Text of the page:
KANSAS CITY, Mo. (AP) — The only defense the Kansas City Chiefs played most of this season was, well, in defense of their own defense, which gave up so many yards and points that it became a running joke around the league. Yes, the Chiefs scored in bushels. They also allowed points in bunches.
KANSAS CITY, Mo. (AP) — The only defense the Kansas City Chiefs played most of this season was, well, in defense of their own defense, which gave up so many yards and points that it became a running joke around the league.
Yes, the Chiefs scored in bushels. They also allowed points in bunches.
The fact that they spent most of the season coughing up 30 points and 400-plus yards per game came despite the fact that they excelled at sacking the quarterback. They finished with 52 of them, tied for the NFL lead, thanks primarily to the trio of Chris Jones, Dee Ford and Justin Houston.
Yet things began to change in Week 17, when the Chiefs shut down the Oakland Raiders in a game they needed to win to secure the No. 1 seed in the AFC. And when critics claimed that the Raiders were playing for nothing, the Chiefs backed it up with a defensive gem in the divisional round against the Colts.
Now, that suddenly stingy defense gets its biggest test Sunday against Tom Brady and the New England Patriots.
At stake: A trip to the Super Bowl, the first for the Chiefs in 49 years.
So what changed? How did a Swiss cheese defense that was torched by the Patriots for 43 points in a Week 6 loss in Foxborough suddenly turn into a steel curtain, and just in the nick of time?
"In the last couple of games, the three things we've done is we've limited the explosive plays, we've done a really solid job of tackling and we've had one defensive penalty in two weeks," Chiefs defensive coordinator Bob Sutton said. "Those three things allow you to function and go."
Take each one in order.
In the Chiefs' four losses this season, they allowed four plays of 40-plus yards and 21 plays of at least 20 yards. Seven of those came in a particularly dismal defensive performance against the Rams, who ultimately won a 53-50 shootout at the Coliseum in Los Angeles.
But the Chiefs didn't allow a single play over 15 yards against Oakland, and didn't allow the Colts a play over 30 yards. In fact, Indianapolis didn't score on offense until late in the fourth quarter.
Their success in limiting big plays is, at least in part, a byproduct of improved tackling.
Then there are the penalties. After leading the league in total penalties and defensive penalties this season, their defense has been flagged just once over the past two games.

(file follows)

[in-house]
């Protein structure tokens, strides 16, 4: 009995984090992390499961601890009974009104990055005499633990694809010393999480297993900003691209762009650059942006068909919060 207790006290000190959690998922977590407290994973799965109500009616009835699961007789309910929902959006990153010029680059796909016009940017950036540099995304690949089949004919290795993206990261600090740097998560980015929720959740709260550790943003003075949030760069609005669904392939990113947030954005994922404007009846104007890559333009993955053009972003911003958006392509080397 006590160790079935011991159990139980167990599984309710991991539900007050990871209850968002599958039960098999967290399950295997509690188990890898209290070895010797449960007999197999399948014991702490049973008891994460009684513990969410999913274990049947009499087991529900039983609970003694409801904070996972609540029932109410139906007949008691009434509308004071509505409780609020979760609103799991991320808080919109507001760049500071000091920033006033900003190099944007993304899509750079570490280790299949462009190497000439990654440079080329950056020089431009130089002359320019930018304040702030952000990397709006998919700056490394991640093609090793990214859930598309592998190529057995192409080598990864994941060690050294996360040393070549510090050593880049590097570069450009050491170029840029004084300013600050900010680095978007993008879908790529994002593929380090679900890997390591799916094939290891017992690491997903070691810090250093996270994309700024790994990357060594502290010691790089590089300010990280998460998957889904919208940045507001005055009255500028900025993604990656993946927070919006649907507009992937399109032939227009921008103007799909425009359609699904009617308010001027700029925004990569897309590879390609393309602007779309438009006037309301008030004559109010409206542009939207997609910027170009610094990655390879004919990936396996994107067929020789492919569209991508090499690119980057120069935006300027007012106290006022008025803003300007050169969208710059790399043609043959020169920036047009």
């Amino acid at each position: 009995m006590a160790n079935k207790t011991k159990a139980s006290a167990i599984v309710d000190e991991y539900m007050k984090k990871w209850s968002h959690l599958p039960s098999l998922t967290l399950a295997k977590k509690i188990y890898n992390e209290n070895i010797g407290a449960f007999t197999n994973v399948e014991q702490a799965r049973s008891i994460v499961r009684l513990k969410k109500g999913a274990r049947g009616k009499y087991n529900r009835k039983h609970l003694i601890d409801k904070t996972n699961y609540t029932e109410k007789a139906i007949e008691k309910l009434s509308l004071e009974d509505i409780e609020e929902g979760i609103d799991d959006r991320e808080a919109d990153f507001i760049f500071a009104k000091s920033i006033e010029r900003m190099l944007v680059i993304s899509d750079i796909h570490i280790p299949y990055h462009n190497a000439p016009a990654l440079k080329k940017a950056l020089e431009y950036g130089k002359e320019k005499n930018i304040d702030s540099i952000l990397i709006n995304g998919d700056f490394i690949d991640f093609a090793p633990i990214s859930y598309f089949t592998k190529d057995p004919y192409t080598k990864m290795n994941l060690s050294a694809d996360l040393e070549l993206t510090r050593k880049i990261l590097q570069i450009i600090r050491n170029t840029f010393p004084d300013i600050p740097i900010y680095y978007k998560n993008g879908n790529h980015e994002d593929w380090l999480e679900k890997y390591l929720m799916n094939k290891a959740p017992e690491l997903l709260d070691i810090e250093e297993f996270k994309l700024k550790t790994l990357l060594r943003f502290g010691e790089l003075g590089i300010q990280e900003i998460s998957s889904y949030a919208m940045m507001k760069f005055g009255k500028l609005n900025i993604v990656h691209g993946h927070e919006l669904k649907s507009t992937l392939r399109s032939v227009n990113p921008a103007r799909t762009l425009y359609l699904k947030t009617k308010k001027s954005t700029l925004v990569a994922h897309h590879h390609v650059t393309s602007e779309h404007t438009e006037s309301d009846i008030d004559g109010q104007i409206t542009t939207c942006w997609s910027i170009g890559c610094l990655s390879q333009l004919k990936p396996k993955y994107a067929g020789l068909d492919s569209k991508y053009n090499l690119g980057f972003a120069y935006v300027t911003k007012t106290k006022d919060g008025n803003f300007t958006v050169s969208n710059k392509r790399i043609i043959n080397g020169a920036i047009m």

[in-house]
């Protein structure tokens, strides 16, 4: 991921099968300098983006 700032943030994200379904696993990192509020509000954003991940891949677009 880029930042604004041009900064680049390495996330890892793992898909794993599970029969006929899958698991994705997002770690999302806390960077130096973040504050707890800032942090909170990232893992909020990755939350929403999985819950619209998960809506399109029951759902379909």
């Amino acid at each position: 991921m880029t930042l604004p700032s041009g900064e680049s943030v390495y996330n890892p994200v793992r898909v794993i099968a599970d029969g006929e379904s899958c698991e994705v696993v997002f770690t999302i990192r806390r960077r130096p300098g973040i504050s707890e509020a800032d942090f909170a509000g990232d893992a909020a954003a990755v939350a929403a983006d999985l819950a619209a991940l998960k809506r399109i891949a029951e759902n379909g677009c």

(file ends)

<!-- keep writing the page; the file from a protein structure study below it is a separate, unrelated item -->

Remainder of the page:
"Most points that are produced in a drive usually result from an explosive play and-or a penalty in the drive," Sutton explained. "The common thing when you look back and say, 'Hey how'd they get down the field?' It's usually you had a (pass interference) here or you gave up a 20-yard run here or whatever it was. So, if you can manage those and do a relatively good job on those things, you put yourself in a good position to play. I think the guys that have played have done a good job."
Ah, there's the caveat: The guys who have played have done a good job.
The Chiefs have been missing pieces on defense the entire season, and often they have been crucial playmakers. Highly paid linebacker Justin Houston, who had a pair of sacks against the Colts, missed four games with a hamstring injury. Top cornerback Kendall Fuller missed a game with a broken hand. Starting safety Daniel Sorensen missed half the season with a broken leg.
Those injuries alone are enough to derail any defense, but the Chiefs have also played almost the whole season without Eric Berry, their star safety and arguably the team's emotional leader.
He played in just two games because of his heel but is poised to play Sunday against New England.
"That's my guy. Eric Berry has kind of taken me under his wing since I got here," Chiefs cornerback Steven Nelson said. "We call him 'Coach' in our room because he's so knowledgeable. He means a lot to our team and our defense, so whenever we can have him out there, it's a great thing."
The Patriots are under no preconceptions the defense they marched up and down the field against in Week 6 will show up on Sunday. Bill Belichick said this week that there is little to glean from that win, while Brady was quick to heap praise on a defense playing its best all year.
"We've played them quite a bit over the years," the Patriots quarterback said. "They've had some incredible units that we've played against. They've got play-makers at each level. Obviously, a good scheme. They make you work for it. It's a very tough, hard-nosed team. They compete on every snap. They've been in a lot of close games this year. It's a great challenge for us. I don't think you can take anything for granted."